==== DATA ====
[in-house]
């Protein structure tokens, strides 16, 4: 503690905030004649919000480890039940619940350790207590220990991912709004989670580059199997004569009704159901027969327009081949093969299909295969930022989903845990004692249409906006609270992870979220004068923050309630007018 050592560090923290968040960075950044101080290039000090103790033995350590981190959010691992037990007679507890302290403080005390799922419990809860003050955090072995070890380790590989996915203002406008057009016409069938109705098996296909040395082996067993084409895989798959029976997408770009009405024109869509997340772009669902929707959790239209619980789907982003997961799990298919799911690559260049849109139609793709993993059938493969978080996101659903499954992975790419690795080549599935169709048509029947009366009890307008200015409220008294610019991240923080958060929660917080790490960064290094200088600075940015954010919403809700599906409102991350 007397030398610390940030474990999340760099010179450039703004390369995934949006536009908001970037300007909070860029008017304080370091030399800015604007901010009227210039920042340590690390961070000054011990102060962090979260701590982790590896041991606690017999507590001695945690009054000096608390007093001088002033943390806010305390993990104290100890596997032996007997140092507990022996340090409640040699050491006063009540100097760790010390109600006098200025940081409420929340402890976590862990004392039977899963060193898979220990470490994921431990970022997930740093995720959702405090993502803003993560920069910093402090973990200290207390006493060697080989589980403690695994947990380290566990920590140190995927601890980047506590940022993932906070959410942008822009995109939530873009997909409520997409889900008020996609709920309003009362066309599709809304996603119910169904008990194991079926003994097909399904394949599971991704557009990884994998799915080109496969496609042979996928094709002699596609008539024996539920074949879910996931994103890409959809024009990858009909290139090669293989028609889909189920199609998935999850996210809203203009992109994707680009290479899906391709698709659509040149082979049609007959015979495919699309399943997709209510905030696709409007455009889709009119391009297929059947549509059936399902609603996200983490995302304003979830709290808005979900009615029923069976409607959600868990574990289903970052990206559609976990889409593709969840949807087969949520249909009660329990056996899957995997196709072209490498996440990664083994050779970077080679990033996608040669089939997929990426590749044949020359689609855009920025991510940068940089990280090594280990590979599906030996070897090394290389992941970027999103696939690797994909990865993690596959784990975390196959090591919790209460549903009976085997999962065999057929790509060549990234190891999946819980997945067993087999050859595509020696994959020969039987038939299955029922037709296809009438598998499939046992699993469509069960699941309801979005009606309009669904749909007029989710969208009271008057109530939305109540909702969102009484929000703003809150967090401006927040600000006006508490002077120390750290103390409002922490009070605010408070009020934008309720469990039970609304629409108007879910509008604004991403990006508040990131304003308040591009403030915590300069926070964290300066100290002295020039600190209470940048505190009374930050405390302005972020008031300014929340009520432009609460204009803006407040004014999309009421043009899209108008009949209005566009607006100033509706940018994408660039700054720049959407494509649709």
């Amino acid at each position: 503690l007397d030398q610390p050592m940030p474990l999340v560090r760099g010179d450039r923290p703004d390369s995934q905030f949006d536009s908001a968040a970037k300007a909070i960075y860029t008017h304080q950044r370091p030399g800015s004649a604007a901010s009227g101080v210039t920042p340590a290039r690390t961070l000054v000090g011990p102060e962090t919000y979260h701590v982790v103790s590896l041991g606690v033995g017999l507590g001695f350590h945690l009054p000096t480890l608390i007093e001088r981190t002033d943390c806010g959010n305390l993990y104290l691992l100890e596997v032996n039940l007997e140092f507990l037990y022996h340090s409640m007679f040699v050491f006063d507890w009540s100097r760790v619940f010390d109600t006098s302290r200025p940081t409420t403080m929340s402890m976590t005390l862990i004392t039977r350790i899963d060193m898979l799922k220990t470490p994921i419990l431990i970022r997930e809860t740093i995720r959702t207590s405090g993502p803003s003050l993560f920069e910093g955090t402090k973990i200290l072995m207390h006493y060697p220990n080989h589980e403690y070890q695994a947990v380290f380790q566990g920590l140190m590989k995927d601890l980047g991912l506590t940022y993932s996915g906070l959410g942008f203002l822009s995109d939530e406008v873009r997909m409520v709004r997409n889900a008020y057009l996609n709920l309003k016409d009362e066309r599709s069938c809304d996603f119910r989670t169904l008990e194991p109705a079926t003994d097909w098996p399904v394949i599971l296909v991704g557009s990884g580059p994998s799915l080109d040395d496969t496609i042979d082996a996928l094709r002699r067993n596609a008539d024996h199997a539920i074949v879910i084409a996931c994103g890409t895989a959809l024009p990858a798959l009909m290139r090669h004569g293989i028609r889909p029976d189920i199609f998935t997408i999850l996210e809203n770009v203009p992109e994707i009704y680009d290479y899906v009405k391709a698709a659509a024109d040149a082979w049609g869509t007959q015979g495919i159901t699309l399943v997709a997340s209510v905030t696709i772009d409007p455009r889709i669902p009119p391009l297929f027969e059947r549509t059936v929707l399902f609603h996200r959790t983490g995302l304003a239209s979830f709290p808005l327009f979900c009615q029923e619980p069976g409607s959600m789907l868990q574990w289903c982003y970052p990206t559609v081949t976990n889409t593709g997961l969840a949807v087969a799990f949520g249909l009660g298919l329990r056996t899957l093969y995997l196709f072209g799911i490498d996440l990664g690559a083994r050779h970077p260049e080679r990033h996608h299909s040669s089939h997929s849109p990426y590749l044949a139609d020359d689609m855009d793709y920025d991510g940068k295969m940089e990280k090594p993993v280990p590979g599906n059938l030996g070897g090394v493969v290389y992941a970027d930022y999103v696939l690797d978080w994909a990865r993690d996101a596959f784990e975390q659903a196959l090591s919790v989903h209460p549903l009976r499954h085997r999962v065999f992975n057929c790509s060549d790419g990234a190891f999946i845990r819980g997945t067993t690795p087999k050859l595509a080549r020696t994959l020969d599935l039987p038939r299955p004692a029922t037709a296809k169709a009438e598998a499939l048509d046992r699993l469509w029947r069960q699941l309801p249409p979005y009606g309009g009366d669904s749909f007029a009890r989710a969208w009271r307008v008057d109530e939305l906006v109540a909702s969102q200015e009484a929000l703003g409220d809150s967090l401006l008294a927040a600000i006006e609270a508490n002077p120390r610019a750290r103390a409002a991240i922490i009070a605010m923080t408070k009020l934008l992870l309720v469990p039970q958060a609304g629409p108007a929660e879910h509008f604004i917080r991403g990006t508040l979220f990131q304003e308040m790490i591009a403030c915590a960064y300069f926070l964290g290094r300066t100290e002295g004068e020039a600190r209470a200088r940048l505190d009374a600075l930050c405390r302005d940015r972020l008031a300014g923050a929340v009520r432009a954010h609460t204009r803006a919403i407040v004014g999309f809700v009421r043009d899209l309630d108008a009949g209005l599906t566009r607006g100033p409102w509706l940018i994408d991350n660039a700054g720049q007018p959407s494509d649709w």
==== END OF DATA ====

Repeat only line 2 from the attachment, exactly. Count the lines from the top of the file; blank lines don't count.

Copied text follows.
């Protein structure tokens, strides 16, 4: 503690905030004649919000480890039940619940350790207590220990991912709004989670580059199997004569009704159901027969327009081949093969299909295969930022989903845990004692249409906006609270992870979220004068923050309630007018 050592560090923290968040960075950044101080290039000090103790033995350590981190959010691992037990007679507890302290403080005390799922419990809860003050955090072995070890380790590989996915203002406008057009016409069938109705098996296909040395082996067993084409895989798959029976997408770009009405024109869509997340772009669902929707959790239209619980789907982003997961799990298919799911690559260049849109139609793709993993059938493969978080996101659903499954992975790419690795080549599935169709048509029947009366009890307008200015409220008294610019991240923080958060929660917080790490960064290094200088600075940015954010919403809700599906409102991350 007397030398610390940030474990999340760099010179450039703004390369995934949006536009908001970037300007909070860029008017304080370091030399800015604007901010009227210039920042340590690390961070000054011990102060962090979260701590982790590896041991606690017999507590001695945690009054000096608390007093001088002033943390806010305390993990104290100890596997032996007997140092507990022996340090409640040699050491006063009540100097760790010390109600006098200025940081409420929340402890976590862990004392039977899963060193898979220990470490994921431990970022997930740093995720959702405090993502803003993560920069910093402090973990200290207390006493060697080989589980403690695994947990380290566990920590140190995927601890980047506590940022993932906070959410942008822009995109939530873009997909409520997409889900008020996609709920309003009362066309599709809304996603119910169904008990194991079926003994097909399904394949599971991704557009990884994998799915080109496969496609042979996928094709002699596609008539024996539920074949879910996931994103890409959809024009990858009909290139090669293989028609889909189920199609998935999850996210809203203009992109994707680009290479899906391709698709659509040149082979049609007959015979495919699309399943997709209510905030696709409007455009889709009119391009297929059947549509059936399902609603996200983490995302304003979830709290808005979900009615029923069976409607959600868990574990289903970052990206559609976990889409593709969840949807087969949520249909009660329990056996899957995997196709072209490498996440990664083994050779970077080679990033996608040669089939997929990426590749044949020359689609855009920025991510940068940089990280090594280990590979599906030996070897090394290389992941970027999103696939690797994909990865993690596959784990975390196959090591919790209460549903009976085997999962065999057929790509060549990234190891999946819980997945067993087999050859595509020696994959020969039987038939299955029922037709296809009438598998499939046992699993469509069960699941309801979005009606309009669904749909007029989710969208009271008057109530939305109540909702969102009484929000703003809150967090401006927040600000006006508490002077120390750290103390409002922490009070605010408070009020934008309720469990039970609304629409108007879910509008604004991403990006508040990131304003308040591009403030915590300069926070964290300066100290002295020039600190209470940048505190009374930050405390302005972020008031300014929340009520432009609460204009803006407040004014999309009421043009899209108008009949209005566009607006100033509706940018994408660039700054720049959407494509649709």